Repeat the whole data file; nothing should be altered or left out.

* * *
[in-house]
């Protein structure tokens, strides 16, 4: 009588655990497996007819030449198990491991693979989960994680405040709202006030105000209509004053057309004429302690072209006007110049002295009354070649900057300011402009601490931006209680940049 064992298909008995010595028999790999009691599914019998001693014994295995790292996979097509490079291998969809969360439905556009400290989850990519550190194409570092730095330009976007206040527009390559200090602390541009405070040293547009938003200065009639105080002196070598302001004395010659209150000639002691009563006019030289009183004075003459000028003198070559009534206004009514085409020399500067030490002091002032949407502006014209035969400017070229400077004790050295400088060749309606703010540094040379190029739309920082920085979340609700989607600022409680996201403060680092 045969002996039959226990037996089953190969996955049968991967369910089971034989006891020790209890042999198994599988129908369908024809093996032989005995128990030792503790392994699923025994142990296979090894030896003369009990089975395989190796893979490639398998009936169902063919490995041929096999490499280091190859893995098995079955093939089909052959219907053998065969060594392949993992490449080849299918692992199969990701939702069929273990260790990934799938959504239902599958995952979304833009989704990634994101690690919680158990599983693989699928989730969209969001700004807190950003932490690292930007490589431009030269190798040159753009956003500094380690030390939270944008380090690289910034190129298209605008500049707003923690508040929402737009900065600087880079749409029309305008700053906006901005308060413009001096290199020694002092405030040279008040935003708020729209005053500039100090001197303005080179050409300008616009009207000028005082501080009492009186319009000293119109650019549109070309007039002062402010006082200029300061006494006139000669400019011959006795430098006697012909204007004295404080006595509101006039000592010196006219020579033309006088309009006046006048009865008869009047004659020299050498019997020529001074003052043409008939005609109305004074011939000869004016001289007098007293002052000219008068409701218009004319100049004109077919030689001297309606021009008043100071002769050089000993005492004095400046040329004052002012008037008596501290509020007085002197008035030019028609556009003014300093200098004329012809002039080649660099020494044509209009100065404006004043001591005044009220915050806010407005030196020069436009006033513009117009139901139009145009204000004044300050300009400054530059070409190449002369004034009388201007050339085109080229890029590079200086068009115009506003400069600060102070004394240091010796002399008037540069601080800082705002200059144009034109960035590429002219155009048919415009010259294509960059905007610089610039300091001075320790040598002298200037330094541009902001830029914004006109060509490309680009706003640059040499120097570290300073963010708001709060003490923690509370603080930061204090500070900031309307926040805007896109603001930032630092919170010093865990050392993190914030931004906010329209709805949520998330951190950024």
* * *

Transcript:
[in-house]
């Protein structure tokens, strides 16, 4: 009588655990497996007819030449198990491991693979989960994680405040709202006030105000209509004053057309004429302690072209006007110049002295009354070649900057300011402009601490931006209680940049 064992298909008995010595028999790999009691599914019998001693014994295995790292996979097509490079291998969809969360439905556009400290989850990519550190194409570092730095330009976007206040527009390559200090602390541009405070040293547009938003200065009639105080002196070598302001004395010659209150000639002691009563006019030289009183004075003459000028003198070559009534206004009514085409020399500067030490002091002032949407502006014209035969400017070229400077004790050295400088060749309606703010540094040379190029739309920082920085979340609700989607600022409680996201403060680092 045969002996039959226990037996089953190969996955049968991967369910089971034989006891020790209890042999198994599988129908369908024809093996032989005995128990030792503790392994699923025994142990296979090894030896003369009990089975395989190796893979490639398998009936169902063919490995041929096999490499280091190859893995098995079955093939089909052959219907053998065969060594392949993992490449080849299918692992199969990701939702069929273990260790990934799938959504239902599958995952979304833009989704990634994101690690919680158990599983693989699928989730969209969001700004807190950003932490690292930007490589431009030269190798040159753009956003500094380690030390939270944008380090690289910034190129298209605008500049707003923690508040929402737009900065600087880079749409029309305008700053906006901005308060413009001096290199020694002092405030040279008040935003708020729209005053500039100090001197303005080179050409300008616009009207000028005082501080009492009186319009000293119109650019549109070309007039002062402010006082200029300061006494006139000669400019011959006795430098006697012909204007004295404080006595509101006039000592010196006219020579033309006088309009006046006048009865008869009047004659020299050498019997020529001074003052043409008939005609109305004074011939000869004016001289007098007293002052000219008068409701218009004319100049004109077919030689001297309606021009008043100071002769050089000993005492004095400046040329004052002012008037008596501290509020007085002197008035030019028609556009003014300093200098004329012809002039080649660099020494044509209009100065404006004043001591005044009220915050806010407005030196020069436009006033513009117009139901139009145009204000004044300050300009400054530059070409190449002369004034009388201007050339085109080229890029590079200086068009115009506003400069600060102070004394240091010796002399008037540069601080800082705002200059144009034109960035590429002219155009048919415009010259294509960059905007610089610039300091001075320790040598002298200037330094541009902001830029914004006109060509490309680009706003640059040499120097570290300073963010708001709060003490923690509370603080930061204090500070900031309307926040805007896109603001930032630092919170010093865990050392993190914030931004906010329209709805949520998330951190950024």